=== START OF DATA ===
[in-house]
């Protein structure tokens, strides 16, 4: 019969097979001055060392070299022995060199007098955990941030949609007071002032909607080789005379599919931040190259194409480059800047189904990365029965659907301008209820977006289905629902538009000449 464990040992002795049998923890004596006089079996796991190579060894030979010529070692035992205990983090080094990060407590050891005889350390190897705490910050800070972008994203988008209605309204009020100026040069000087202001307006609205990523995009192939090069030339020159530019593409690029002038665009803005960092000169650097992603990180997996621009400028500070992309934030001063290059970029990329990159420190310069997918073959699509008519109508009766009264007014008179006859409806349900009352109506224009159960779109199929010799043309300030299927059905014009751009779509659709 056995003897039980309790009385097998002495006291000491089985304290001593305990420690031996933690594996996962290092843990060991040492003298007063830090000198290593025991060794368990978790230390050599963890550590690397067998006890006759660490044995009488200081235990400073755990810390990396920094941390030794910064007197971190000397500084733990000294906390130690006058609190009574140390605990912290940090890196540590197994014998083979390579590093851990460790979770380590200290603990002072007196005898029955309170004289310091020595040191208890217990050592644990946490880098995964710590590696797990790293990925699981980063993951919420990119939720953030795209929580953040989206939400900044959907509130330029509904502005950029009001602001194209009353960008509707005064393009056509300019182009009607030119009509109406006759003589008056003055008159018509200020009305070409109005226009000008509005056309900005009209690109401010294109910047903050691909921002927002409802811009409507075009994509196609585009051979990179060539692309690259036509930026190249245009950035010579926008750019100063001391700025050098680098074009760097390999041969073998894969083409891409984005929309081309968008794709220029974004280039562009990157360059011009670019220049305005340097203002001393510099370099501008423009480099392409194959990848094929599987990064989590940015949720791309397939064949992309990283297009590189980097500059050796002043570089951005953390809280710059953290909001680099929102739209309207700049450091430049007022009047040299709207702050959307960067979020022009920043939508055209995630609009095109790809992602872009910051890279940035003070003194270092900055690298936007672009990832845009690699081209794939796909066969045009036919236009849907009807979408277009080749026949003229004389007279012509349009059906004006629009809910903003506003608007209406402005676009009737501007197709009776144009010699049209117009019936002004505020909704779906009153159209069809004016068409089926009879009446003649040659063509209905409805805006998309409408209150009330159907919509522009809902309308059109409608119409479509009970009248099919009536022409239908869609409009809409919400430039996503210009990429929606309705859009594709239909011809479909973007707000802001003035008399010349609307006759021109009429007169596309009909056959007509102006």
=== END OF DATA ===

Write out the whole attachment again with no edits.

[in-house]
């Protein structure tokens, strides 16, 4: 019969097979001055060392070299022995060199007098955990941030949609007071002032909607080789005379599919931040190259194409480059800047189904990365029965659907301008209820977006289905629902538009000449 464990040992002795049998923890004596006089079996796991190579060894030979010529070692035992205990983090080094990060407590050891005889350390190897705490910050800070972008994203988008209605309204009020100026040069000087202001307006609205990523995009192939090069030339020159530019593409690029002038665009803005960092000169650097992603990180997996621009400028500070992309934030001063290059970029990329990159420190310069997918073959699509008519109508009766009264007014008179006859409806349900009352109506224009159960779109199929010799043309300030299927059905014009751009779509659709 056995003897039980309790009385097998002495006291000491089985304290001593305990420690031996933690594996996962290092843990060991040492003298007063830090000198290593025991060794368990978790230390050599963890550590690397067998006890006759660490044995009488200081235990400073755990810390990396920094941390030794910064007197971190000397500084733990000294906390130690006058609190009574140390605990912290940090890196540590197994014998083979390579590093851990460790979770380590200290603990002072007196005898029955309170004289310091020595040191208890217990050592644990946490880098995964710590590696797990790293990925699981980063993951919420990119939720953030795209929580953040989206939400900044959907509130330029509904502005950029009001602001194209009353960008509707005064393009056509300019182009009607030119009509109406006759003589008056003055008159018509200020009305070409109005226009000008509005056309900005009209690109401010294109910047903050691909921002927002409802811009409507075009994509196609585009051979990179060539692309690259036509930026190249245009950035010579926008750019100063001391700025050098680098074009760097390999041969073998894969083409891409984005929309081309968008794709220029974004280039562009990157360059011009670019220049305005340097203002001393510099370099501008423009480099392409194959990848094929599987990064989590940015949720791309397939064949992309990283297009590189980097500059050796002043570089951005953390809280710059953290909001680099929102739209309207700049450091430049007022009047040299709207702050959307960067979020022009920043939508055209995630609009095109790809992602872009910051890279940035003070003194270092900055690298936007672009990832845009690699081209794939796909066969045009036919236009849907009807979408277009080749026949003229004389007279012509349009059906004006629009809910903003506003608007209406402005676009009737501007197709009776144009010699049209117009019936002004505020909704779906009153159209069809004016068409089926009879009446003649040659063509209905409805805006998309409408209150009330159907919509522009809902309308059109409608119409479509009970009248099919009536022409239908869609409009809409919400430039996503210009990429929606309705859009594709239909011809479909973007707000802001003035008399010349609307006759021109009429007169596309009909056959007509102006």